While milk producers in the EU struggle with low milk prices, the EU and its member states struggle to come up with a coherent policy to address the issue. Milk prices will not recover until there is a better balance between supply and demand. I have previously written a number of posts (here and here) in which I have described the policy responses introduced in response to the sharp fall in milk prices since their record high in early 2014.
These responses include measures designed to reduce supply. Specifically, the Commission has activated Article 222 of the CMO Regulation which suspends competition law in the case of producer organisations, co-operatives and inter-branch organisations and allows them to voluntarily limit supply with a view to raising the price of milk. The Commission has also indicated that it is prepared to approve higher levels of state aid to individual farmers who voluntarily freeze or reduce production compared to a reference period in the dairy, pigmeat and fruit and vegetable sectors.
So far, so good. Although I have expressed doubt about the likely efficacy of these measures, the Commission is at least attempting to give member states the opportunity to curtail the supply of milk in response to insistent pressure from some member states led by France.
So, what are member states doing? Far from trying to curtail milk production, member states led by France are doing exactly the opposite. Under the scheme of voluntary coupled support which was introduced into the direct payments regulation in the 2013 CAP reform, 19 member states had notified the Commission (as of 1 August 2014) that they intended to grant coupled support to milk producers. This means that farmers only receive these payments provided that they continue to maintain these cows and thus continue to produce milk. The countries, the amounts involved and the number of animals covered in 2016 are shown in the following table.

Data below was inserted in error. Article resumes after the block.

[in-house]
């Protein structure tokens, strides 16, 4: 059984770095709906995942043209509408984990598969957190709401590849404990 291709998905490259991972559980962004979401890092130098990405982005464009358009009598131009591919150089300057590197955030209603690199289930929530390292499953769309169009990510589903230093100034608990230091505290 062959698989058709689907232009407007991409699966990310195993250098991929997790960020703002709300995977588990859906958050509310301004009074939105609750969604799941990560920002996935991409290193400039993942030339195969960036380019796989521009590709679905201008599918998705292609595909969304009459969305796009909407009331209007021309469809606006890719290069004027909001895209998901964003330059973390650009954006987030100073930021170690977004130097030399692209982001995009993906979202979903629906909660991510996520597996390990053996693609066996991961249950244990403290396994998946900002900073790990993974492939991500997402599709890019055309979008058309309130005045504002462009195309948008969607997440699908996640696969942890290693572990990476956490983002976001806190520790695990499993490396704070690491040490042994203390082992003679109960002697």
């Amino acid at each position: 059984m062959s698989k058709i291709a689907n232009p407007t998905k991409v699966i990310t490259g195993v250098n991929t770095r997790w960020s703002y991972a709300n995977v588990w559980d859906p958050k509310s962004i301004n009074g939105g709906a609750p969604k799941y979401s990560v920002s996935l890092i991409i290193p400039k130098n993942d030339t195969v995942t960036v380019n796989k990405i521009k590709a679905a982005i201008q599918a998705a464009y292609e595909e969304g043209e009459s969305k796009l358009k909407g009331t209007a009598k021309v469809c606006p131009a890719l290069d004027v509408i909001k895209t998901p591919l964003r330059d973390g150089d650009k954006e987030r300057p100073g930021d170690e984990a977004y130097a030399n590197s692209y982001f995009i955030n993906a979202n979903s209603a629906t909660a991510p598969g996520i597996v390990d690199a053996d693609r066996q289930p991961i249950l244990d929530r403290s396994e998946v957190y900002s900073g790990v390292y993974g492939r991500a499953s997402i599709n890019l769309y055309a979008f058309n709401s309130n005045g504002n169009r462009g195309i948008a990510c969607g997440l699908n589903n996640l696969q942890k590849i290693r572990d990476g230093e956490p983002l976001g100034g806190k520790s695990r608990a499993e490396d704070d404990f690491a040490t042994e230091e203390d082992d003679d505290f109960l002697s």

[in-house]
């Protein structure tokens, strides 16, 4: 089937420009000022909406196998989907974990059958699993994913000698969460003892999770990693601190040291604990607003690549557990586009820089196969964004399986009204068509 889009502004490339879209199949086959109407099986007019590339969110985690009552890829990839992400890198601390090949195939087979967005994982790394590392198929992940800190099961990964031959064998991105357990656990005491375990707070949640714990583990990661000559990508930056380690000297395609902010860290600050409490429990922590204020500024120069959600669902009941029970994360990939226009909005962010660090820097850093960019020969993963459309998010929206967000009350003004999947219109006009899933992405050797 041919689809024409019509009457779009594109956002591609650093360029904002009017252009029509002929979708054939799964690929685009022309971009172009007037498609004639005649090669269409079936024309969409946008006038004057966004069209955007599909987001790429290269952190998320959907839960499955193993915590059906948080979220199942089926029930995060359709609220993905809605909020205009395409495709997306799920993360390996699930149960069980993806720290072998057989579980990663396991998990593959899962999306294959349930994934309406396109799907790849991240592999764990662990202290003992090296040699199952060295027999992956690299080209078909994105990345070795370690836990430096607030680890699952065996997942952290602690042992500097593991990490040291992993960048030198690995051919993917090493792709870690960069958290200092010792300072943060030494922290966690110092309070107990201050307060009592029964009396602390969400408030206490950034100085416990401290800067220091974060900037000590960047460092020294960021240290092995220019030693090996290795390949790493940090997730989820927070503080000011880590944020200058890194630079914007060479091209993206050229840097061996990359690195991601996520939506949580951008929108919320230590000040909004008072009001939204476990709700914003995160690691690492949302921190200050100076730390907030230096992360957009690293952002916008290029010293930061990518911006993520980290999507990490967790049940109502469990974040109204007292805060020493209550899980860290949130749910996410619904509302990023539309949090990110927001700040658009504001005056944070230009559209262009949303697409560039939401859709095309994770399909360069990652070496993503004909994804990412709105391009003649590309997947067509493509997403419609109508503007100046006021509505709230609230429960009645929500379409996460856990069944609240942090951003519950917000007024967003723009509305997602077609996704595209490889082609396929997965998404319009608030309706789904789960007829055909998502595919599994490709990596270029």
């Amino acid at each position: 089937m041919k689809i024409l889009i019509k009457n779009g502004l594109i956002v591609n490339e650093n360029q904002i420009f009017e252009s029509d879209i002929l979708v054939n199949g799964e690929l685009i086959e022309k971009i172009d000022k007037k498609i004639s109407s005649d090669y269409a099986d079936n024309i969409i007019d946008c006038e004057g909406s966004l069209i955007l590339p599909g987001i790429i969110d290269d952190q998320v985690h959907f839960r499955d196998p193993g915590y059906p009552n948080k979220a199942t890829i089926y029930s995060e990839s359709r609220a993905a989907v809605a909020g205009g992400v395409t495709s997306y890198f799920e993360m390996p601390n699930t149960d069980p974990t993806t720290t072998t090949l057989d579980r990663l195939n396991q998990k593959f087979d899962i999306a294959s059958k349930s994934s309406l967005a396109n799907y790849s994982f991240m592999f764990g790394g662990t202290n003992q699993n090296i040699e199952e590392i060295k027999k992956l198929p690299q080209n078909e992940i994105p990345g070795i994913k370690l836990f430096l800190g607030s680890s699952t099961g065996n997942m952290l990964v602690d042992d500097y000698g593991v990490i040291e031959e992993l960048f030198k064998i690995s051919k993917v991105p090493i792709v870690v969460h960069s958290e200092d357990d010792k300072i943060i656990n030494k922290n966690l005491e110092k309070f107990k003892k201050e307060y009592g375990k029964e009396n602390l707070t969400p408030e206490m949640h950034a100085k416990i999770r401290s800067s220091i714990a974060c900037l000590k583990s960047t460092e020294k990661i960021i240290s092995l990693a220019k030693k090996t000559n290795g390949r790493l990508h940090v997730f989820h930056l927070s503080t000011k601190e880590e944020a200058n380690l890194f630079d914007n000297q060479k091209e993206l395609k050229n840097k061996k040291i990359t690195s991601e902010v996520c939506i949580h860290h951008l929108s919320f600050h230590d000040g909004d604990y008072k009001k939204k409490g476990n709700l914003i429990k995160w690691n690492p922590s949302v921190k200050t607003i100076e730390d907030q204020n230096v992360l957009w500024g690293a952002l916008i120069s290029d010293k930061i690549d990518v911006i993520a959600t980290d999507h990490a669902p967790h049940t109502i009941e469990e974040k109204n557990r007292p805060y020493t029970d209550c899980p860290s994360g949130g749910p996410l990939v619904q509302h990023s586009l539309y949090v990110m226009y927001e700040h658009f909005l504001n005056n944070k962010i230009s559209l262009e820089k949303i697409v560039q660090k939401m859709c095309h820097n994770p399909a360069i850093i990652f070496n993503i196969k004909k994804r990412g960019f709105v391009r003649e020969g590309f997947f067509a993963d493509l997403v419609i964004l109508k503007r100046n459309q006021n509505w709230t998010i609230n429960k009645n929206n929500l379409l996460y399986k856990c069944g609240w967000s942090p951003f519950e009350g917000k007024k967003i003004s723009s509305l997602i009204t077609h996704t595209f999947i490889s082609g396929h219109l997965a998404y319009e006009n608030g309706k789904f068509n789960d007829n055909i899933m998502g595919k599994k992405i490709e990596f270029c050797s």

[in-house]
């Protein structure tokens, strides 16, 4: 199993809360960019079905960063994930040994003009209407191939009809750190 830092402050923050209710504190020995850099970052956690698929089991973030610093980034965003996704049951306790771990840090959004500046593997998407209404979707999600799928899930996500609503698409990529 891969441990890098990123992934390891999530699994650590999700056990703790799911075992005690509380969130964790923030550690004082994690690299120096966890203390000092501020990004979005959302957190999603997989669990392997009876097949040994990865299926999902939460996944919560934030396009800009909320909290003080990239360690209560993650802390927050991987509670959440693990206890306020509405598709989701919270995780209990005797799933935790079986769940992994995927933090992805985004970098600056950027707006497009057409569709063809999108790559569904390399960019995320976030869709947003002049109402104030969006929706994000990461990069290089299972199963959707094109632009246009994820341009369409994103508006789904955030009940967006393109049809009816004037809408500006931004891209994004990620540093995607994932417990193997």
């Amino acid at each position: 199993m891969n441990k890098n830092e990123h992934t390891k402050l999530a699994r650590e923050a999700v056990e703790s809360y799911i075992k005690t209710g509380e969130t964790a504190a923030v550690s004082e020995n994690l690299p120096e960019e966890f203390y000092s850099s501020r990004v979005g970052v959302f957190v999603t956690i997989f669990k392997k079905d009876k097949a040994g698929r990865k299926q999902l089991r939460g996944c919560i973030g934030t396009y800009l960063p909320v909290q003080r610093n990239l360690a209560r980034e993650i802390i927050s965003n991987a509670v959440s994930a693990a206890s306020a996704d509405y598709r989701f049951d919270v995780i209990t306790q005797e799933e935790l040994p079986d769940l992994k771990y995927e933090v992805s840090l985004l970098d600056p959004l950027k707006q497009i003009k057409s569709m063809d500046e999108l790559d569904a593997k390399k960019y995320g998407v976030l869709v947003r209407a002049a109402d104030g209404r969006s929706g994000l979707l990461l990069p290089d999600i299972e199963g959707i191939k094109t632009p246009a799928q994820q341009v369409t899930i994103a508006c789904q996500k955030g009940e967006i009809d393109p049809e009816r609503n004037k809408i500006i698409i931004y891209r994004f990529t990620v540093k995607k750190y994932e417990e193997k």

In total, exactly one-half of the dairy cows in the EU-28 now receive coupled support, with the amounts ranging from €27-728 per head, for a total cost of almost €830 million. This is double the amount of aid that the Commission made available to support dairy farmers in its September 2015 package. It might be argued that countries want to use coupled aid to support milk production in disadvantaged regions, such as mountain areas. However, some countries including France have elected to support all of their dairy farmers (figures close to 100% in the final column – note that for some member states the percentages are greater than 2013 dairy cow numbers, meaning that these countries have set their quantitative ceilings for coupled aid reported to the Commission at levels above 2013 numbers).
So the next time you hear M. Le Foll ask for measures to reduce the level of milk supply in the EU, you might suggest to him that the answer lies in his own hands. Member states can revise their coupling decisions by 1 August 2016 with applicability from 2017. Time to get a move on, M. Le Foll!
Latest posts by Alan Matthews
- How Member States are implementing the new CAP - December 3rd, 2017
- Another look at the possible Brexit implications for the CAP budget - November 29th, 2017
- Leaked draft of the Commission Communication on Future of the CAP - October 25th, 2017
- The UK must pay for access to the single market - October 6th, 2017
- Macron's views on the Common Agricultural Policy - September 27th, 2017
- The budgetary context for the CAP after 2020 - September 4th, 2017
- Price transmission in the dairy supply chain - August 27th, 2017
- Which is the best risk management tool? - August 22nd, 2017